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This chapter is from the book

Serialization

Using the File and Stream classes can be quite cumbersome if you have to save a complicated data structure with linked objects. You have to save the individual fields to disk, remembering which field belongs to which object, and which object instance was linked to another object instance. When restoring the data structure, you have to reconstitute that arrangement of fields and object references.

The serialization technology provided by the .NET Framework does this for you. Serialization converts objects, such as classes, structs, and arrays, to a byte stream. Deserialization converts the byte stream back into the objects. Serializing and deserializing can be done on different machines as long as they both host the CLR.

Objects can be serialized without writing special code because, as we have seen, the runtime can query the object's metadata to allow it to understand the memory layout of the object. To inform the framework that a class can be serialized, mark the class with the System::Serializable attribute. Any field or property that should not be serialized can be marked with the System::NonSerialized attribute. For example, fields that represent cached values need not be serialized. All you have to do is mark the class with the serializable attribute, and you then do not have to write any other code to serialize the object's fields.

The Serialization example shows how to apply serialization to the case study's HotelBroker class in the Hotel assembly.4 The Serializable attribute has been applied to the HotelBroker class definition. The Serializable attribute has also been applied to all the classes that get used by HotelBroker or that HotelBroker derives from—Broker, Hotel, HotelReservation, Reservable, and Reservation—because in order for HotelBroker to be serializable, those classes must be serializable as well. If any of those classes were not marked, a runtime exception would be thrown when the framework tries to serialize an object of that type.

[Serializable]
public __gc class HotelBroker :
   public Broker,
   public IHotelInfo,
   public IHotelAdmin,
   public IHotelReservation
{
private:
   const int MAXDAY;
   const int MAXUNIT;
   [NonSerialized] ArrayList *cities;
   ...
};

[Serializable]
public __gc class Hotel : public Reservable
{
   ...
};

[Serializable]
public __gc class HotelReservation : public Reservation
{
   ...
};

[Serializable]
public __gc __abstract class Reservable
{
   ...
};

[Serializable]
public __gc __abstract class Reservation
{
   ...
};

[Serializable]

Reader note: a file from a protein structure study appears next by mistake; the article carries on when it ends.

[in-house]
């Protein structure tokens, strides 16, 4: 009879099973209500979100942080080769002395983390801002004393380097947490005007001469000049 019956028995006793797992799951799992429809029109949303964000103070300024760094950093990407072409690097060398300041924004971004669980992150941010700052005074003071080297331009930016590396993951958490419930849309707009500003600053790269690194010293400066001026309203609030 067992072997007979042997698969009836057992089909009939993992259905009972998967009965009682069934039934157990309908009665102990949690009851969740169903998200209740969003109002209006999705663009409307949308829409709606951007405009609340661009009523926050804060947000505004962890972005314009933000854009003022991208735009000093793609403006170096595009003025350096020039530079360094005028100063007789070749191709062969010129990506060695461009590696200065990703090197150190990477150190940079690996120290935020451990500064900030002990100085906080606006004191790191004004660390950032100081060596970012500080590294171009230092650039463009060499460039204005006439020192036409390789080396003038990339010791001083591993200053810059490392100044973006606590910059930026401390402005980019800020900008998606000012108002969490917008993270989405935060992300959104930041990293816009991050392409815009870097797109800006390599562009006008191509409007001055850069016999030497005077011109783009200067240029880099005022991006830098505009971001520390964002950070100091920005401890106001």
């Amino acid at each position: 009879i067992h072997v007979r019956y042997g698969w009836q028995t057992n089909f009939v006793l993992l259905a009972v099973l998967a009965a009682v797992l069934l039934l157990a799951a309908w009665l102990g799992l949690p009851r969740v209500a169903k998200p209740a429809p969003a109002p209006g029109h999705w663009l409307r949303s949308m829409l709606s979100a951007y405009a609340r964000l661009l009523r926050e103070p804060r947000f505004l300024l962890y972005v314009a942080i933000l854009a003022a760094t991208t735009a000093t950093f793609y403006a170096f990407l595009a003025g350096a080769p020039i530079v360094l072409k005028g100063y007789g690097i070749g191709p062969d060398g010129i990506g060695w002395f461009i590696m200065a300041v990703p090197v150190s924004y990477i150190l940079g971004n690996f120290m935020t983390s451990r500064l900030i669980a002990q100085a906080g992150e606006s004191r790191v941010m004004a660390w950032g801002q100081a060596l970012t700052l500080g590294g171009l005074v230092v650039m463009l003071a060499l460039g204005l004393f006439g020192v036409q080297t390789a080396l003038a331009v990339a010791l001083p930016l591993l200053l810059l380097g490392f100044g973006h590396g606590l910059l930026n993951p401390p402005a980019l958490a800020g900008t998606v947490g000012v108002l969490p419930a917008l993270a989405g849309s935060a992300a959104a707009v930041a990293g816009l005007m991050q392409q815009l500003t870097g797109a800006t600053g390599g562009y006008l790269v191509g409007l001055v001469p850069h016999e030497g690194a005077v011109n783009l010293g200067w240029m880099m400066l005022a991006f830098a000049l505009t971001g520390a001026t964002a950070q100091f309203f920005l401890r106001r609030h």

public __gc __abstract class Broker
{
   ...
};

The cities field has been marked as NonSerialized, since the hotel's city is saved with the serialized hotels, and therefore can be restored as the modified AddCity method demonstrates. The cities field would be null if the HotelBroker class had been deserialized, because the cities field was not saved.5

private:
   void AddCity(String *city)
   {
      if (cities == 0)
      {
         cities = new ArrayList;
         IEnumerator *pEnum = units->GetEnumerator();
         while (pEnum->MoveNext())
         {
            Hotel *h =
               dynamic_cast<Hotel *>(pEnum->Current);
            AddCity(h->City);
         }
      }
      // check if city already on list, add if not
      if (!cities->Contains(city))
         cities->Add(city);
   }

Serialization Objects

Although the framework knows how to save an object marked with the Serializable attribute, you still have to specify the format in which the object is saved and the storage medium. To specify the format that an object is saved in, you use an instance of an object that supports the IFormatter interface.6

The Framework ships with two such classes: System::Runtime::Serialization::Formatters::Binary::BinaryFormatter and System::Runtime:: Serialization::Formatters::Soap::SoapFormatter. The BinaryFormatter uses a binary, compact format for serializing and deserializing on platforms that support the CLR. The SoapFormatter uses the industry standard SOAP protocol that is discussed in Chapter 11, "Web Services." Since it is an XML-based, and therefore text-based, protocol, it can be used to communicate with a non-CLR-based platform. The binary format is faster when serializing and deserializing data.

You can, of course, implement your own formatter classes. You might do this if you have to talk to a foreign system with its own persistent object byte format.

The Serialization example has code to demonstrate saving and restoring both binary and SOAP formats using a FileStream. Of course you could use any Stream-based class representing some data medium. Notice the special care taken to ensure that the Load method is able to modify the parameter that points to the HotelBroker. To enable this, the parameter is declared to be a reference to a pointer to a HotelBroker.

   static void Save(
      HotelBroker *broker, String *formatter)
   {
      FileStream *s;
      if (String::Equals(formatter, "b"))
      {
         s = new FileStream(
            "hotels.bin", FileMode::Create);
         BinaryFormatter *b = new BinaryFormatter;
         b->Serialize(s, broker);
      }
      else
      {
         s = new FileStream(
            "hotels.txt", FileMode::Create);
         SoapFormatter *sf = new SoapFormatter;
         sf->Serialize(s, broker);
      }
      s->Close();
   }

   static void Load(
      HotelBroker *&broker, /*ref to pointer */
      String *formatter)
   {
      FileStream *s;
      if (String::Equals(formatter, "b"))
      {
         s = new FileStream("hotels.bin", FileMode::Open);